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Drug Metab Dispos. 1990 Nov-Dec;18(6):937-42.

Diflunisal disposition. Role of gastric absorption in the development of mucosal damage and anti-inflammatory potency in rodents.

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Institute of Pharmacology and Toxicology, University of Erlangen-Nurenberg.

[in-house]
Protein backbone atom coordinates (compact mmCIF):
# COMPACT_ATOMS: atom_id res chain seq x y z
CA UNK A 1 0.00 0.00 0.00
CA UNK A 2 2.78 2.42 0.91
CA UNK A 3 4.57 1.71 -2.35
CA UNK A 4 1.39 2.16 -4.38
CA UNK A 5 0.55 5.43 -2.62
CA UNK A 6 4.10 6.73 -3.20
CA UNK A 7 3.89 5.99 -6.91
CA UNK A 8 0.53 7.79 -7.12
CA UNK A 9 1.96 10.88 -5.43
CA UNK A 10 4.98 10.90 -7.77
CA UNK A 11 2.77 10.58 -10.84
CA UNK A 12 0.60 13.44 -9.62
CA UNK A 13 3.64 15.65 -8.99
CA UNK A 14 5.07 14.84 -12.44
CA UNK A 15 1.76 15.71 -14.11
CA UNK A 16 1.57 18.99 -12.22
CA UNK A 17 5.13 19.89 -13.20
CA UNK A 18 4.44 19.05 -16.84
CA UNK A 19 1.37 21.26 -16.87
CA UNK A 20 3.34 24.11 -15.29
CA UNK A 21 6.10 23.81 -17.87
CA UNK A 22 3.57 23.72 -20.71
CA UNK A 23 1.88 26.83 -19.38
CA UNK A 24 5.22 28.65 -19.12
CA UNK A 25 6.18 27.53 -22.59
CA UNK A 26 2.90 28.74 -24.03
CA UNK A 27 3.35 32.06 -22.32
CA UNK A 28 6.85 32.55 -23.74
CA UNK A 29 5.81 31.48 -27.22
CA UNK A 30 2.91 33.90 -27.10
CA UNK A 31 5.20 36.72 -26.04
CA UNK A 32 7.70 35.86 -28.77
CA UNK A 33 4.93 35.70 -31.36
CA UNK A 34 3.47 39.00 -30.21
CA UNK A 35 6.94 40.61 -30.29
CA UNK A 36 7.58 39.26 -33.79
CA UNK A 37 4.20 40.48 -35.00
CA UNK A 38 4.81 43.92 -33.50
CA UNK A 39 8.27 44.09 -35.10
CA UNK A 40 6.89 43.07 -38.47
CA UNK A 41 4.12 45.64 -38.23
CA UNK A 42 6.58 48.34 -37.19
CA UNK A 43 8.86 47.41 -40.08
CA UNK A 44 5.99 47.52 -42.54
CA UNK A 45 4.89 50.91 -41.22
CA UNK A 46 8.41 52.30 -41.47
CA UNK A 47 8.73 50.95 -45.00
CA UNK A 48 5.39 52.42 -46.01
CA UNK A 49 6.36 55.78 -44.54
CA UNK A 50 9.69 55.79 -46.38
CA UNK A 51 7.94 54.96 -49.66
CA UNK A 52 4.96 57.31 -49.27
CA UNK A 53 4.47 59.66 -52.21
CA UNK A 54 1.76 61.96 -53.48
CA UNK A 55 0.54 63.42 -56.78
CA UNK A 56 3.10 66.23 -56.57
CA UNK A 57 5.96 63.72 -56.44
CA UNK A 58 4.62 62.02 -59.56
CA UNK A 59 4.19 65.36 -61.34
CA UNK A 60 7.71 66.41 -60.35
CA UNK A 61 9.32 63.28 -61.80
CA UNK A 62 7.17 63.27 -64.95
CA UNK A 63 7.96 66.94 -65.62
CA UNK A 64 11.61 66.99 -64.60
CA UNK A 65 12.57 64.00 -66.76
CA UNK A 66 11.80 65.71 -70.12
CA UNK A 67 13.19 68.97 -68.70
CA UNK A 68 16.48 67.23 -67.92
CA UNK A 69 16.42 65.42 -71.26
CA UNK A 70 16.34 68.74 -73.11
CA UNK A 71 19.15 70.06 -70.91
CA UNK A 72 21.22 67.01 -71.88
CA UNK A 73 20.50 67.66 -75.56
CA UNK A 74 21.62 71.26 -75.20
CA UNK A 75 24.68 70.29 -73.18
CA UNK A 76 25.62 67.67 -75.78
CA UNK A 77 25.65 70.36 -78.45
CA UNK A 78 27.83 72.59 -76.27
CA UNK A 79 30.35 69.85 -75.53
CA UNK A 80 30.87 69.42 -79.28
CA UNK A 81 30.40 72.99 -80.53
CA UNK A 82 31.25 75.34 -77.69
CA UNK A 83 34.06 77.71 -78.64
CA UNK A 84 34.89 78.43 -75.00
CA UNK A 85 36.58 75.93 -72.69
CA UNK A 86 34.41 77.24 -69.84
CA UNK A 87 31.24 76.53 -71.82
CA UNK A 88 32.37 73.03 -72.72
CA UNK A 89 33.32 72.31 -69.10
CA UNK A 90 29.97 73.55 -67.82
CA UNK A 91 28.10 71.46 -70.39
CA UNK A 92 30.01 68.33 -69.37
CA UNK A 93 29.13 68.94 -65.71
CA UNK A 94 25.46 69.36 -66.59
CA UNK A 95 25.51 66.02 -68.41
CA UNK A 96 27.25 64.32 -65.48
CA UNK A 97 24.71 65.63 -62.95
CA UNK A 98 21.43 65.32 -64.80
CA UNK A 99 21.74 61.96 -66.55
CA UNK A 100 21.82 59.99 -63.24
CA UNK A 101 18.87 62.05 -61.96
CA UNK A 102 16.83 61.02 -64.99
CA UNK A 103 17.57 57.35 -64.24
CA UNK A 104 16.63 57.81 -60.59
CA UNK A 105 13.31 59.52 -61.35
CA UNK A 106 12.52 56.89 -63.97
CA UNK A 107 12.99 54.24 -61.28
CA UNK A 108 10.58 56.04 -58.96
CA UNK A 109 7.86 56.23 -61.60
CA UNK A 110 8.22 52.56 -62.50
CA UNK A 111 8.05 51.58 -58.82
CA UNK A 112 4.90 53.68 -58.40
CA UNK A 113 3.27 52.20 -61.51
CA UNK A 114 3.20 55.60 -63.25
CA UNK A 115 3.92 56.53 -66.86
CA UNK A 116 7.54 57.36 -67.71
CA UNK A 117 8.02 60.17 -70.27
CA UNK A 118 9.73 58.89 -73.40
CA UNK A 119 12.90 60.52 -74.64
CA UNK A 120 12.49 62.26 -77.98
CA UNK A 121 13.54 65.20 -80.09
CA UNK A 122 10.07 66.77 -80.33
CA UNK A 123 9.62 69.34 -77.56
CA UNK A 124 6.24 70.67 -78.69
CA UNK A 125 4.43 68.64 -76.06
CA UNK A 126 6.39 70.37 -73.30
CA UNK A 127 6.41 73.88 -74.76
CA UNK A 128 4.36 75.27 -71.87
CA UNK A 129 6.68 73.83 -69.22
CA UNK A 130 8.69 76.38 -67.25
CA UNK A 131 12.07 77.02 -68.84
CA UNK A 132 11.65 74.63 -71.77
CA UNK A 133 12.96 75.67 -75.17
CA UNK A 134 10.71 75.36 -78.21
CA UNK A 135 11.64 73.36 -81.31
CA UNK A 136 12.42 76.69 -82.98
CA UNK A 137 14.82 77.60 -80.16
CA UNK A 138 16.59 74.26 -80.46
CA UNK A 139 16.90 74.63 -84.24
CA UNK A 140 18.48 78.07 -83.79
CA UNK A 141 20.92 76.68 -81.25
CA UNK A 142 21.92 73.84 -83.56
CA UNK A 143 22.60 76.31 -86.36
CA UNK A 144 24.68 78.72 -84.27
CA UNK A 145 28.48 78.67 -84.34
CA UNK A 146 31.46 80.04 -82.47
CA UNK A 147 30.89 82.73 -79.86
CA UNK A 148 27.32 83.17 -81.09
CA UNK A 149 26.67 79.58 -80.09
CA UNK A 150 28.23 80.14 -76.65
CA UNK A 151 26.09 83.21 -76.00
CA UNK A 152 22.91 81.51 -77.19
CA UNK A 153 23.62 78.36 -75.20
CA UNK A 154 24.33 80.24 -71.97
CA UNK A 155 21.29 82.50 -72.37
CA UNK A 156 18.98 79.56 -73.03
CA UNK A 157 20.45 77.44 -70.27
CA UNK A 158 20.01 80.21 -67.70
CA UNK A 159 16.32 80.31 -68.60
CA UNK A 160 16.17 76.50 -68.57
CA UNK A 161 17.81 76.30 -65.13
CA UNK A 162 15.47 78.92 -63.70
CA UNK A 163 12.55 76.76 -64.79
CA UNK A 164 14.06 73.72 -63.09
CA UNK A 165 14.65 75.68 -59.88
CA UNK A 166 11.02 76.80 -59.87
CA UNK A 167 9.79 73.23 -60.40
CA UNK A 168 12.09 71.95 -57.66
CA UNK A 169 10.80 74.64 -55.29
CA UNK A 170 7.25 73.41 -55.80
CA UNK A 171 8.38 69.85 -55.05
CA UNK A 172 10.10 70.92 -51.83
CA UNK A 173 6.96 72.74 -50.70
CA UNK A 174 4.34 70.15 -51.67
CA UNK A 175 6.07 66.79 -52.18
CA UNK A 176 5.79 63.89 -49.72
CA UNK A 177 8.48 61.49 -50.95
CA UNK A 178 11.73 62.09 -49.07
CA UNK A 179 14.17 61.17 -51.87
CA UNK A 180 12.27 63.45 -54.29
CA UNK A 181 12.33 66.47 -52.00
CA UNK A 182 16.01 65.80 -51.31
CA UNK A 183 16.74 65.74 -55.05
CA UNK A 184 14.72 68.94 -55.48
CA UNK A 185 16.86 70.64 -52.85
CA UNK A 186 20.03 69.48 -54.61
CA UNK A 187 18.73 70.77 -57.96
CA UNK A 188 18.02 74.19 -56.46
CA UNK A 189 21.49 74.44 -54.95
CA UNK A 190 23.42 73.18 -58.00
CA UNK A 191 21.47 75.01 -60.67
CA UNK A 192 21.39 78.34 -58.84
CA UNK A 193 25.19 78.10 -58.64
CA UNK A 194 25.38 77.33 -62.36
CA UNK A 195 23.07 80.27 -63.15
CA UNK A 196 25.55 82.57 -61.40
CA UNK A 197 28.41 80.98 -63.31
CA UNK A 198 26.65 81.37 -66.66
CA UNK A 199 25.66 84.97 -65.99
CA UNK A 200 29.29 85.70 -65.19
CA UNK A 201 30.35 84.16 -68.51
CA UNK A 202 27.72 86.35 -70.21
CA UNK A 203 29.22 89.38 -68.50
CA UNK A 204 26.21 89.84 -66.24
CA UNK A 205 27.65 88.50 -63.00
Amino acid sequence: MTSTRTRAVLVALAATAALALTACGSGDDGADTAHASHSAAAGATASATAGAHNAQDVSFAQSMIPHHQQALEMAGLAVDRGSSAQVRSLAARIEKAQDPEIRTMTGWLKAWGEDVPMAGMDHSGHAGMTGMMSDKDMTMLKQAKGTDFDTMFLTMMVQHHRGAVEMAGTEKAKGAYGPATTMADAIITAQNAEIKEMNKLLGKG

Aspirin shows a high incidence of gastric side effects. These are thought to result from both systemic and local effects during drug absorption. In contrast, a lipophilic derivative of salicylic acid, diflunisal, causes significantly fewer adverse gastric effects. This is thought to be due to a lack of gastric absorption. To test this hypothesis, three types of experiments were performed with diflunisal: 1. Transgastric permeation was quantified under different pH conditions, using an isolated mouse stomach model. 2. Ulcerogenic potencies of buffered and unbuffered drug solutions were determined in rats. 3. The time course of its anti-inflammatory effect and the serum concentrations of diflunisal, given alone and with neutralizing buffer, were measured in rats with carrageenan-induced paw edema. Corresponding to the low gastric ulcerogenicity, absorption of diflunisal in the isolated stomach preparations was very small. However, absorption was pH-dependent and ranged between 0.69 and 8.73% with a maximum at pH 4.5. Gastric lesions were found to be more evident 24 hr after drug administration than after 5 hr. Comparing buffered vs. unbuffered diflunisal preparations, no difference in ulcerogenicity was detectable. However, using a buffered preparation, the anti-inflammatory effect of diflunisal was enhanced significantly (p less than 0.01), and elevated serum concentrations were found (p less than 0.05). The results show that raising the solubility of diflunisal does not influence gastric absorption or gastric toxicity considerably. However, its serum concentrations and systemic anti-inflammatory effects were significantly enhanced.

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